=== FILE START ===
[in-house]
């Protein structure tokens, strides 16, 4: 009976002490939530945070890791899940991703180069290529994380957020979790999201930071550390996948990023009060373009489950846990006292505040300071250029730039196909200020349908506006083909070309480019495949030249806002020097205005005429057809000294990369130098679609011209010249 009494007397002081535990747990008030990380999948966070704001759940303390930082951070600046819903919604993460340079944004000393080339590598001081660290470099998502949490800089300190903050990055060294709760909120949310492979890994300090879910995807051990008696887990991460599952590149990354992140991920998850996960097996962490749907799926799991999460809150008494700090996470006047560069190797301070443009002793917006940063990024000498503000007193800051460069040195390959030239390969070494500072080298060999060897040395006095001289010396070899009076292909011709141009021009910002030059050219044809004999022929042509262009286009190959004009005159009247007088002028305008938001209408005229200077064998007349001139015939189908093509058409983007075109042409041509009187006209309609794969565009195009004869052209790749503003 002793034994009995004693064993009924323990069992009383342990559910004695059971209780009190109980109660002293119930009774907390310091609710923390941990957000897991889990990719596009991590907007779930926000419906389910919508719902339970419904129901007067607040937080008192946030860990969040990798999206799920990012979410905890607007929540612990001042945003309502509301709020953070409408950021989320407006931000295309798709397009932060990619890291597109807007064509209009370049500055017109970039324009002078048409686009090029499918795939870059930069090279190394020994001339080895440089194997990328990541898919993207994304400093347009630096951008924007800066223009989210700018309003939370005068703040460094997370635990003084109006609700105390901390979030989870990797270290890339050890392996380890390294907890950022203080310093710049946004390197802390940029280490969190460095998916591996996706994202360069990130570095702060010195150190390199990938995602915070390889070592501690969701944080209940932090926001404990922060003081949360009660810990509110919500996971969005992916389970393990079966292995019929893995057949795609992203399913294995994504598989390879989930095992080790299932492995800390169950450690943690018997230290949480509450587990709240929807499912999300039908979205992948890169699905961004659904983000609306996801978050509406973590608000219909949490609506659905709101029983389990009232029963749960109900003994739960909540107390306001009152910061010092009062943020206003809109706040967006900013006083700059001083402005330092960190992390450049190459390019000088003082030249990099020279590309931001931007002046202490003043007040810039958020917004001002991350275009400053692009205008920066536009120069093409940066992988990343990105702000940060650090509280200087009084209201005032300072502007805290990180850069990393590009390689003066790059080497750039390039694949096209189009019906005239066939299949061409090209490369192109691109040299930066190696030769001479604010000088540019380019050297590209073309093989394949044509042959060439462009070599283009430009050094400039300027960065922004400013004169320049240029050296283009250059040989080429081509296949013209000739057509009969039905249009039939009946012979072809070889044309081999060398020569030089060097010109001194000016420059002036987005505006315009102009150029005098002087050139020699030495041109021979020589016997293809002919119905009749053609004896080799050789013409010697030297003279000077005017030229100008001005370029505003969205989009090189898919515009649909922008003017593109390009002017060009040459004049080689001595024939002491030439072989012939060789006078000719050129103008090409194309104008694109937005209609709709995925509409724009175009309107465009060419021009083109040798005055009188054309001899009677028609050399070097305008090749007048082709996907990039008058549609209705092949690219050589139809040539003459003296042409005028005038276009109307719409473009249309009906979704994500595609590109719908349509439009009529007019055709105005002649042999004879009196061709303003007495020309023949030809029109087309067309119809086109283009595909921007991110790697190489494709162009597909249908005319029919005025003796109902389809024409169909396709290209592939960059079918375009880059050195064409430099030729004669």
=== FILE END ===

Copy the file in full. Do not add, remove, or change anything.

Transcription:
[in-house]
């Protein structure tokens, strides 16, 4: 009976002490939530945070890791899940991703180069290529994380957020979790999201930071550390996948990023009060373009489950846990006292505040300071250029730039196909200020349908506006083909070309480019495949030249806002020097205005005429057809000294990369130098679609011209010249 009494007397002081535990747990008030990380999948966070704001759940303390930082951070600046819903919604993460340079944004000393080339590598001081660290470099998502949490800089300190903050990055060294709760909120949310492979890994300090879910995807051990008696887990991460599952590149990354992140991920998850996960097996962490749907799926799991999460809150008494700090996470006047560069190797301070443009002793917006940063990024000498503000007193800051460069040195390959030239390969070494500072080298060999060897040395006095001289010396070899009076292909011709141009021009910002030059050219044809004999022929042509262009286009190959004009005159009247007088002028305008938001209408005229200077064998007349001139015939189908093509058409983007075109042409041509009187006209309609794969565009195009004869052209790749503003 002793034994009995004693064993009924323990069992009383342990559910004695059971209780009190109980109660002293119930009774907390310091609710923390941990957000897991889990990719596009991590907007779930926000419906389910919508719902339970419904129901007067607040937080008192946030860990969040990798999206799920990012979410905890607007929540612990001042945003309502509301709020953070409408950021989320407006931000295309798709397009932060990619890291597109807007064509209009370049500055017109970039324009002078048409686009090029499918795939870059930069090279190394020994001339080895440089194997990328990541898919993207994304400093347009630096951008924007800066223009989210700018309003939370005068703040460094997370635990003084109006609700105390901390979030989870990797270290890339050890392996380890390294907890950022203080310093710049946004390197802390940029280490969190460095998916591996996706994202360069990130570095702060010195150190390199990938995602915070390889070592501690969701944080209940932090926001404990922060003081949360009660810990509110919500996971969005992916389970393990079966292995019929893995057949795609992203399913294995994504598989390879989930095992080790299932492995800390169950450690943690018997230290949480509450587990709240929807499912999300039908979205992948890169699905961004659904983000609306996801978050509406973590608000219909949490609506659905709101029983389990009232029963749960109900003994739960909540107390306001009152910061010092009062943020206003809109706040967006900013006083700059001083402005330092960190992390450049190459390019000088003082030249990099020279590309931001931007002046202490003043007040810039958020917004001002991350275009400053692009205008920066536009120069093409940066992988990343990105702000940060650090509280200087009084209201005032300072502007805290990180850069990393590009390689003066790059080497750039390039694949096209189009019906005239066939299949061409090209490369192109691109040299930066190696030769001479604010000088540019380019050297590209073309093989394949044509042959060439462009070599283009430009050094400039300027960065922004400013004169320049240029050296283009250059040989080429081509296949013209000739057509009969039905249009039939009946012979072809070889044309081999060398020569030089060097010109001194000016420059002036987005505006315009102009150029005098002087050139020699030495041109021979020589016997293809002919119905009749053609004896080799050789013409010697030297003279000077005017030229100008001005370029505003969205989009090189898919515009649909922008003017593109390009002017060009040459004049080689001595024939002491030439072989012939060789006078000719050129103008090409194309104008694109937005209609709709995925509409724009175009309107465009060419021009083109040798005055009188054309001899009677028609050399070097305008090749007048082709996907990039008058549609209705092949690219050589139809040539003459003296042409005028005038276009109307719409473009249309009906979704994500595609590109719908349509439009009529007019055709105005002649042999004879009196061709303003007495020309023949030809029109087309067309119809086109283009595909921007991110790697190489494709162009597909249908005319029919005025003796109902389809024409169909396709290209592939960059079918375009880059050195064409430099030729004669």